Francois Boucher “The Chinese Garden”
Chinoiserie Chic. Yeah, you knew it was coming. After all of those gorgeous vases I snapped at the gift show.
But, what IS Chinoiserie, actually? Its stuff from China, right? Porcelains, ginger jars, opium and ming tables. Well, these days, yes, but that wasn’t always the case. read on… I did not know this either.
Chinoiserie is a French word which refers to a EUROPEAN artistic style that reflects Chinese influence and is characterized through use of a fanciful, fantasized, romanticized, version of how Europeans IMAGINED people in the far east to be and live. So, what we think of as “Chinese” is often actually European! who knew?
When and how did it begin? Well, remember that dude, Marco Polo? In the 13th century, he traveled to the Orient which actually includes everything from the middle east on. He made several trips via the “silk road” (remember that one?) as it was known and brought back not only silks, porcelains and other exotic goods, but also fanciful stories, of pagodas, unusual dress, an exotic race.
This greatly intrigued the Europeans, particularly the English aristocracy who grew to covet everything Chinese. It was all the rage in the 17th and 19th centuries. Whimsical Oriental scenes with fantastical decorative details – Chinese people in elaborate robes with coolie hats, long ponytails and mustaches, along with intricately detailed pagodas, layered with fretwork, bells and tassels; or exotic animals such as monkeys, lions, and elephants in costume were all aspects of this fantasized depiction of Asian life.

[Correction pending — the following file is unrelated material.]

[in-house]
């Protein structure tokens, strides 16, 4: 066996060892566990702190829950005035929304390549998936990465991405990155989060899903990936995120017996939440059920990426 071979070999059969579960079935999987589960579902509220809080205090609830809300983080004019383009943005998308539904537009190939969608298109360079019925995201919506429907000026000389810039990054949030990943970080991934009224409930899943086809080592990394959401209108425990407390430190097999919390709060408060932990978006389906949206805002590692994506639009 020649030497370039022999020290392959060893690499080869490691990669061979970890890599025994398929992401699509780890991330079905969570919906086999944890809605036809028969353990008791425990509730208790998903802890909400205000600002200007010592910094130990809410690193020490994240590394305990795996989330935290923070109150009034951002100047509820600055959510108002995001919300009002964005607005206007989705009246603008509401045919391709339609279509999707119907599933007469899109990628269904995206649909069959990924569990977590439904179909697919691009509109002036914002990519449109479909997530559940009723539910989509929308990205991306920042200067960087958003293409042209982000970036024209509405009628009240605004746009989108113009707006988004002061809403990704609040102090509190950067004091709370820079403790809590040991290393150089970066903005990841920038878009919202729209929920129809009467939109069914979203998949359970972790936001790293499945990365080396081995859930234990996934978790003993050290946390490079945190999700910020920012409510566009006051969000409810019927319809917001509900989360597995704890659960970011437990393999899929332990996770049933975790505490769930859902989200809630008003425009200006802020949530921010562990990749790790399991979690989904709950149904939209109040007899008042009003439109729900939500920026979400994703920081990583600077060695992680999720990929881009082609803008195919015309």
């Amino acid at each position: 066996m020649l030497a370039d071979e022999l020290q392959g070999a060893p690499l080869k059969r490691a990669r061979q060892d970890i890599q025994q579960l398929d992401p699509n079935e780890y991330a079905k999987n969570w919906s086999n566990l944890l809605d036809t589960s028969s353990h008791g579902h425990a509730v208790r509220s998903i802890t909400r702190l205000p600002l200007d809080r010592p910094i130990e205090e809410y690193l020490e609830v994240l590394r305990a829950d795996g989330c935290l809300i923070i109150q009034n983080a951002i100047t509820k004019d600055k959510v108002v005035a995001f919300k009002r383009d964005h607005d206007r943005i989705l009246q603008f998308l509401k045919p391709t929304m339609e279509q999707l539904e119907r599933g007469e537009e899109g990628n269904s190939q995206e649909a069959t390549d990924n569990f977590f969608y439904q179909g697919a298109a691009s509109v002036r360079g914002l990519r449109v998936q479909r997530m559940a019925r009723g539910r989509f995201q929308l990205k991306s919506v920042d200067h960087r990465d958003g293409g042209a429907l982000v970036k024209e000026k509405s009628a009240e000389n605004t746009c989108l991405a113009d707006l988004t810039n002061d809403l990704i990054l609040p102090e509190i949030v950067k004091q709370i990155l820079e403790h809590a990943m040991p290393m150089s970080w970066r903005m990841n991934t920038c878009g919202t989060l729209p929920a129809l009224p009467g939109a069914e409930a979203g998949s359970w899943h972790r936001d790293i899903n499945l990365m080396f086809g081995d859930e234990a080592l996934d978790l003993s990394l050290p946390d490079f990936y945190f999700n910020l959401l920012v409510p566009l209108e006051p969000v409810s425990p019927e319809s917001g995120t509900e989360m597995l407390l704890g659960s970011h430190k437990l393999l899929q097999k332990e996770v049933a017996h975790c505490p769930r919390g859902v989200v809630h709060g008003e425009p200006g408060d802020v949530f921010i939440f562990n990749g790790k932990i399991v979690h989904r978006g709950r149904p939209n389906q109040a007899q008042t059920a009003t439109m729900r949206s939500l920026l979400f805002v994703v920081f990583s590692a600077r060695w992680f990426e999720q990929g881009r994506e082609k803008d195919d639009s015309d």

That, is Chinoiserie and it is intermingled with genuine Chinese styles. ( just to add to the confusion) But these days, Chinoiserie is a broad classification of both traditional Chinese and the more modern European interpretation. It even made its way into furniture as was first interpreted by cabinet makers such as Thomas Chippendale; henceforth the term “Chinese Chippendale.” The fretwork designs also included the Greek Key pattern. Ahh.. but that is Greek, right? Actually, I believe that the Greeks probably stole it from the Chinese.
Today, Chinoiserie Chic is again, wildly popular.
Chinoiserie is the foundation for the Hollywood Regency Style, popularized by such designers as Ruthie Sommers, however, most designers use some form of Chinoiserie somewhere in their decorating. It is that popular and versatile and of course, an enduring classic.
In future blog posts, I will undoubtedly be narrowing down the many, many ways in which Chinoiserie is used and its different mediums, but for now, please enjoy this sampling of some of my favorite images.
All images via my pinterest page and if I did not provide a link, please contact me,
and I’ll be happy to find it for you.
ps: There is a wonderful blog if you don’t already know called Chinoiserie Chic. The ENTIRE blog is Chinoiserie and it’s fabulous!